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Dorkins

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About Dorkins

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    Who's afraid of the 'be careful what you wish for' trolls?
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  1. Just look at the numbers. in 2016 the developed world's total investable capital assets were worth a combined $372tn of which $217tn was real estate i.e. most capital is real estate. Real estate prices have been heavily and deliberately inflated by policymakers. When the majority of capital is not operating in anything even vaguely resembling a free market I think it is fair to say that capitalism has been "largely abandoned". http://pdf.savills.com/documents/breakdowndevelopedrealestate.pdf P.S. the situation is even more extreme in the UK where real estate comprises a larger proportion of total capital than in most developed countries.
  2. Communists and capitalists spent the 20th century predicting the demise of each other's economic systems, ultimately they were both right. The West largely abandoned capitalism in the 2000s and shows no signs of reintroducing it, hence the continued existence of this website.
  3. Where you have humans you get fraud, this is not unique to command economies. Who is the biggest fraudster, some small time commie factory overseer who claims his factory made twice as many shoes as it actually did last month or a bankster packaging up subprime mortgage derivatives in a complicated way to sell to unsuspecting pension funds? At least the factory overseer's efforts produced some actual shoes.
  4. 9/11 didn't cause a recession, the 2001 recession started in March 2001.
  5. This is a silly claim, command economies may not be very efficient but they definitely can produce things in the sense of turning raw materials, labour and capital into useful goods and services. How many factories and how much mechanised agriculture did the USSR inherit from Tsarist Russia? Pretty much none, the USSR did that economic development itself. Ultimately all economic systems are just different ways of digesting the huge free lunch provided by the big bang in the form of chemical elements, light from the sun, plant and animal species to exploit etc.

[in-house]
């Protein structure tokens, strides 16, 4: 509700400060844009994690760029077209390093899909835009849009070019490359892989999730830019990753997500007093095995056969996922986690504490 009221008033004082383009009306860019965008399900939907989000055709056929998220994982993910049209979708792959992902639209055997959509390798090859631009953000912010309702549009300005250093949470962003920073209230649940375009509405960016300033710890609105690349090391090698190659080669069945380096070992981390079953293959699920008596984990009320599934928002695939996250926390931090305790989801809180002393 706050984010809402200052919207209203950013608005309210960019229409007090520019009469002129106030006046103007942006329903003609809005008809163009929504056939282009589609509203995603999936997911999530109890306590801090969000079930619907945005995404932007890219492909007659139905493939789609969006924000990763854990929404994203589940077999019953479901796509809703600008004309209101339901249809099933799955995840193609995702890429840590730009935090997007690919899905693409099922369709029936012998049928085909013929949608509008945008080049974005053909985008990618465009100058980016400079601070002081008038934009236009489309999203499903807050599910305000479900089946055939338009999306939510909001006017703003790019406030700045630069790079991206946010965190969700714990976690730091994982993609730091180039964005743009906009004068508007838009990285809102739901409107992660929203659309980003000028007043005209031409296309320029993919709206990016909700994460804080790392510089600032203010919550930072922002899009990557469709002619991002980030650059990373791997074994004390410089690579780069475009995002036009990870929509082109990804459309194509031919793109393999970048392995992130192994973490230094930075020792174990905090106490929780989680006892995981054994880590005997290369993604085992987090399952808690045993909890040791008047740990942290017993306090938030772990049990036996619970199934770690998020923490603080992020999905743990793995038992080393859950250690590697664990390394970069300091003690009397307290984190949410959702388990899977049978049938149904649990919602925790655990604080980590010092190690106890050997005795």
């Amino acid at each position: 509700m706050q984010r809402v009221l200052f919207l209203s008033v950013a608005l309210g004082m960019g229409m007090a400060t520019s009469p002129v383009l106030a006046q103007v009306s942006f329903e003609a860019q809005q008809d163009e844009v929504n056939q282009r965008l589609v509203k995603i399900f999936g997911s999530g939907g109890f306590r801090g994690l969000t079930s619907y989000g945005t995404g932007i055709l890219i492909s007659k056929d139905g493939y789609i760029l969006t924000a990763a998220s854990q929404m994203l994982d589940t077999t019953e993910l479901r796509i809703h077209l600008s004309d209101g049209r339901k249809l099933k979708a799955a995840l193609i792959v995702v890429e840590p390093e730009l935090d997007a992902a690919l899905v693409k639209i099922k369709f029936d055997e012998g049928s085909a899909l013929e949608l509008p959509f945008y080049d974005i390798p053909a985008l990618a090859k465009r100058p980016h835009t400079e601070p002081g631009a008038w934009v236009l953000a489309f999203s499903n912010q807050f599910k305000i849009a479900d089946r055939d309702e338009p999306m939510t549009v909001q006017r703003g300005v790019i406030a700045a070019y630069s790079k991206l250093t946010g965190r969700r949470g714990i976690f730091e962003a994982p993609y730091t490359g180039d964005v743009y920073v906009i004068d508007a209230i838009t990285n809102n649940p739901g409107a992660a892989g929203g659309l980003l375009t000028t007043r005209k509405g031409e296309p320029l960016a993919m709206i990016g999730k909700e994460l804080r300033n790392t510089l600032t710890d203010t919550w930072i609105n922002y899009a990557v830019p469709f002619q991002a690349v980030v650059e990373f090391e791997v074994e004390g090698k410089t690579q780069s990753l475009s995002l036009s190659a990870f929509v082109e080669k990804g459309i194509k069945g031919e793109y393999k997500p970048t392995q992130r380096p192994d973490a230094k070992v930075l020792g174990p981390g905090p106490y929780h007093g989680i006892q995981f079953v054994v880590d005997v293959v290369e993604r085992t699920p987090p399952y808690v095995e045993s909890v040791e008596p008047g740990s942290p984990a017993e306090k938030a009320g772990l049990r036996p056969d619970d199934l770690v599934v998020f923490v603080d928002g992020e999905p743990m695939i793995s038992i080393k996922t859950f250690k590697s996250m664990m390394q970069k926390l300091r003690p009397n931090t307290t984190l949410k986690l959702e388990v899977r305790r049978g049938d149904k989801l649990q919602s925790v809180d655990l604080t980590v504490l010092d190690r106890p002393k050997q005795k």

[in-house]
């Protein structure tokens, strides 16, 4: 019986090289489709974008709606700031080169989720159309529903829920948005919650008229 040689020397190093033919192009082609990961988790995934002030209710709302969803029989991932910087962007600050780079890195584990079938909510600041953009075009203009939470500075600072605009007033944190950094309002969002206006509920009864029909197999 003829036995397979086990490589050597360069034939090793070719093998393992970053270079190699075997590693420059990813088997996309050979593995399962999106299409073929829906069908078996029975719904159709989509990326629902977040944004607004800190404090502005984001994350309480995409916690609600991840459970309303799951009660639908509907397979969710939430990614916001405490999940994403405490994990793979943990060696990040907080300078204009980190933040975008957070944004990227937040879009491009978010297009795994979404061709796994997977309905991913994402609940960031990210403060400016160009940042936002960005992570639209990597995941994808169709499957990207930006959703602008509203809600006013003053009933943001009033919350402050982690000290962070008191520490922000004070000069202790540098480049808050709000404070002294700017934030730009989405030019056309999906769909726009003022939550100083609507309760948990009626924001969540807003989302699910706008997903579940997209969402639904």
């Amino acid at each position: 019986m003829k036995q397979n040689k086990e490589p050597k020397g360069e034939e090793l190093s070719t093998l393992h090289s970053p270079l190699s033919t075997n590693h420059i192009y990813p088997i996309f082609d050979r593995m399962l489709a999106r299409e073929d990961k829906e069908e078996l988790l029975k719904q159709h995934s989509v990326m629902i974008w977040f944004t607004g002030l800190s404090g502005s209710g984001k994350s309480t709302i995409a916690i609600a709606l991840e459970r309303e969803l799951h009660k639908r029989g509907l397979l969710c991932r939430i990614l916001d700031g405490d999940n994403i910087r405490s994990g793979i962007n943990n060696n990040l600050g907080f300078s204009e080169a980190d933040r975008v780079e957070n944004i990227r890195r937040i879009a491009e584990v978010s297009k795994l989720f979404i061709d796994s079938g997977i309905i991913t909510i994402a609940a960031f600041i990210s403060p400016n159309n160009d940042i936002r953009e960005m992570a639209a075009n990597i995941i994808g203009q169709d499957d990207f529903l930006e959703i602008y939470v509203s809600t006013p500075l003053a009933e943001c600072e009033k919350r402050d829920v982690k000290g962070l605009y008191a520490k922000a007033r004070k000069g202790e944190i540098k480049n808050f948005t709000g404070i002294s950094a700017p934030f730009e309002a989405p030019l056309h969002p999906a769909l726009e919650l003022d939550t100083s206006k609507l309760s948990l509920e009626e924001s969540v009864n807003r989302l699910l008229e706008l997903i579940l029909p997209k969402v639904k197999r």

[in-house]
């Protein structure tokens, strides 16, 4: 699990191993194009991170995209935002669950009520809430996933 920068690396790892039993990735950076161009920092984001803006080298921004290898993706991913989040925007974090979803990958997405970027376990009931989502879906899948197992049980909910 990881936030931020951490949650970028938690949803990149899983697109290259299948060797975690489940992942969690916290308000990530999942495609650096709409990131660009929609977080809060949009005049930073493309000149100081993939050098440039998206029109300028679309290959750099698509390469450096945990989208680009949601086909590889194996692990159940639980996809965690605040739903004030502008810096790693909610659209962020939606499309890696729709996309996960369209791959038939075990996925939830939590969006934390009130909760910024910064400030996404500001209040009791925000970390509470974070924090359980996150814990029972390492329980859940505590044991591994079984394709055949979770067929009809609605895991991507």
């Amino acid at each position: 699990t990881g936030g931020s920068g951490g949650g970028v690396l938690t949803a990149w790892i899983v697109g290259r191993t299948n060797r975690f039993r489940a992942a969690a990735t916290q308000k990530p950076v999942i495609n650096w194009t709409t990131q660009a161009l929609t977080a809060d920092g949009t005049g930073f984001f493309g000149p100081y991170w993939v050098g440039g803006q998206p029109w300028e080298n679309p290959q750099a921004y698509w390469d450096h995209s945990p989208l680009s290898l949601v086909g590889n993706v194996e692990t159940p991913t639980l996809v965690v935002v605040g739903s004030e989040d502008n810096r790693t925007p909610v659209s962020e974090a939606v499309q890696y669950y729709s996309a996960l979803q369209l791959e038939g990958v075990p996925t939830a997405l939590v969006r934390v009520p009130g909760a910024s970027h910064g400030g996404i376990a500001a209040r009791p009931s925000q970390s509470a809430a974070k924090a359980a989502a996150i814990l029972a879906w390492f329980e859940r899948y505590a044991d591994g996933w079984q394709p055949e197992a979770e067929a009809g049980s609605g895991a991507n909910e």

6. So 12% employee + 13.8% employer (=25.8%) NI would go to 27.8% national insurance on wages. Before a single penny of income tax. 28% NI. Before a single penny of income tax. With house prices costing 10-20x local wages. With defined contribution pensions costing £45k per £1k of pension income. How is Joe Bloggs with his average job and 2.4 kids supposed to make this all work?
  7. £250k is the average UK house. The median person born after 1980 does not live in the average house. As an age cohort they are disproportionately squashed into the lower end of the housing market e.g. private rentals (mostly consisting of the lower quality housing stock) or small new build flats.
  8. That's because compared to the median person born after 1980, you are.
  9. The loopholes are a feature, not a bug. If the tax code was massively simplified it would be much more difficult to legally/semi-legally avoid tax.
  10. Cummings knows his 15 minutes of fame are running out, the longer it is since he was sacked the staler his inside knowledge becomes. If Boris gets replaced as PM then Cummings' currency goes to zero.
  11. Acknowledge that they have a point and that if old people want the state to give them nice things then maybe they should chip in to help pay for it?
  12. Cummings put/kept Boris in power, it's like a dog complaining that it trod in its own turd.
  13. What's the problem? Just whack another penny or two on NI to give the WASPIs their compo, it's not like younger generations need money for their own lives, they are there to keep older generations in the manner to which they have become accustomed. No point in troubling older people with harsh economic facts like real GDP per capita having gone nowhere in the last 20 years, just keep the fiction of economic growth and rising living standards going until they shuffle off this mortal coil.
  14. You are completely correct that the people who went through bad times in the early 1990s with repos, negative equity etc did not know that the light at the end of the tunnel was only a few years away. But the fact is that it was only a few years away and the suffering was contained to a small portion of their lives. The people on the wrong side of the current housing situation have been in pain for over 20 years already and it will likely be at least another 10 years before things noticeably even start to improve. That is a huge portion of an adult life to suffer economically and I maintain my position that the median Boomer/early GenXer has never known anything like it.
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